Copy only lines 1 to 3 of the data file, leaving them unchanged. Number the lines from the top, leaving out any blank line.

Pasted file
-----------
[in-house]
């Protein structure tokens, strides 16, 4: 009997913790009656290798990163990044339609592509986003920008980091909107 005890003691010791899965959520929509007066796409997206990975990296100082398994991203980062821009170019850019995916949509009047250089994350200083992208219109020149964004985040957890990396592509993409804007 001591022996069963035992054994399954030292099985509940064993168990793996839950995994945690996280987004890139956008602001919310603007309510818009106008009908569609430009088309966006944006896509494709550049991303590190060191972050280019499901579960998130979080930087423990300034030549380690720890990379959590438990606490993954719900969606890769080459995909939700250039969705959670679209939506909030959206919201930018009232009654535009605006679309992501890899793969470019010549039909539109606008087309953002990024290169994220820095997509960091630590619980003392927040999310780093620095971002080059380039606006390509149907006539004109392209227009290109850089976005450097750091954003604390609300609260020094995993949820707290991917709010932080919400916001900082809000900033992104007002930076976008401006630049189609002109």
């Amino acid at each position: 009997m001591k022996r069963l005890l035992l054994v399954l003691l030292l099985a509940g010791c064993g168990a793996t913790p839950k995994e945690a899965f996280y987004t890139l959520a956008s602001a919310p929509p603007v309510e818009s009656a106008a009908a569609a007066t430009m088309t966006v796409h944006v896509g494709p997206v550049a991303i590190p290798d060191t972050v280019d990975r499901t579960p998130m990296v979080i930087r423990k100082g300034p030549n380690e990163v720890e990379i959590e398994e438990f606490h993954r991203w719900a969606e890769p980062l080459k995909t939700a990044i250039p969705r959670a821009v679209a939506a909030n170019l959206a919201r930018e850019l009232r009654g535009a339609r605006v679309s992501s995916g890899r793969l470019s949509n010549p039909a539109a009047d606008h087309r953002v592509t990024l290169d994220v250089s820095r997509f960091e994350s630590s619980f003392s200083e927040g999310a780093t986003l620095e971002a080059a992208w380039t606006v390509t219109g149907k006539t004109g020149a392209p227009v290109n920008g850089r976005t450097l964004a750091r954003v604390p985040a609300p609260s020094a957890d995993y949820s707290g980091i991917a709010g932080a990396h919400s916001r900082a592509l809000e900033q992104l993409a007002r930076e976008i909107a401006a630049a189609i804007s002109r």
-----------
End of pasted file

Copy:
[in-house]
């Protein structure tokens, strides 16, 4: 009997913790009656290798990163990044339609592509986003920008980091909107 005890003691010791899965959520929509007066796409997206990975990296100082398994991203980062821009170019850019995916949509009047250089994350200083992208219109020149964004985040957890990396592509993409804007 001591022996069963035992054994399954030292099985509940064993168990793996839950995994945690996280987004890139956008602001919310603007309510818009106008009908569609430009088309966006944006896509494709550049991303590190060191972050280019499901579960998130979080930087423990300034030549380690720890990379959590438990606490993954719900969606890769080459995909939700250039969705959670679209939506909030959206919201930018009232009654535009605006679309992501890899793969470019010549039909539109606008087309953002990024290169994220820095997509960091630590619980003392927040999310780093620095971002080059380039606006390509149907006539004109392209227009290109850089976005450097750091954003604390609300609260020094995993949820707290991917709010932080919400916001900082809000900033992104007002930076976008401006630049189609002109």
């Amino acid at each position: 009997m001591k022996r069963l005890l035992l054994v399954l003691l030292l099985a509940g010791c064993g168990a793996t913790p839950k995994e945690a899965f996280y987004t890139l959520a956008s602001a919310p929509p603007v309510e818009s009656a106008a009908a569609a007066t430009m088309t966006v796409h944006v896509g494709p997206v550049a991303i590190p290798d060191t972050v280019d990975r499901t579960p998130m990296v979080i930087r423990k100082g300034p030549n380690e990163v720890e990379i959590e398994e438990f606490h993954r991203w719900a969606e890769p980062l080459k995909t939700a990044i250039p969705r959670a821009v679209a939506a909030n170019l959206a919201r930018e850019l009232r009654g535009a339609r605006v679309s992501s995916g890899r793969l470019s949509n010549p039909a539109a009047d606008h087309r953002v592509t990024l290169d994220v250089s820095r997509f960091e994350s630590s619980f003392s200083e927040g999310a780093t986003l620095e971002a080059a992208w380039t606006v390509t219109g149907k006539t004109g020149a392209p227009v290109n920008g850089r976005t450097l964004a750091r954003v604390p985040a609300p609260s020094a957890d995993y949820s707290g980091i991917a709010g932080a990396h919400s916001r900082a592509l809000e900033q992104l993409a007002r930076e976008i909107a401006a630049a189609i804007s002109r």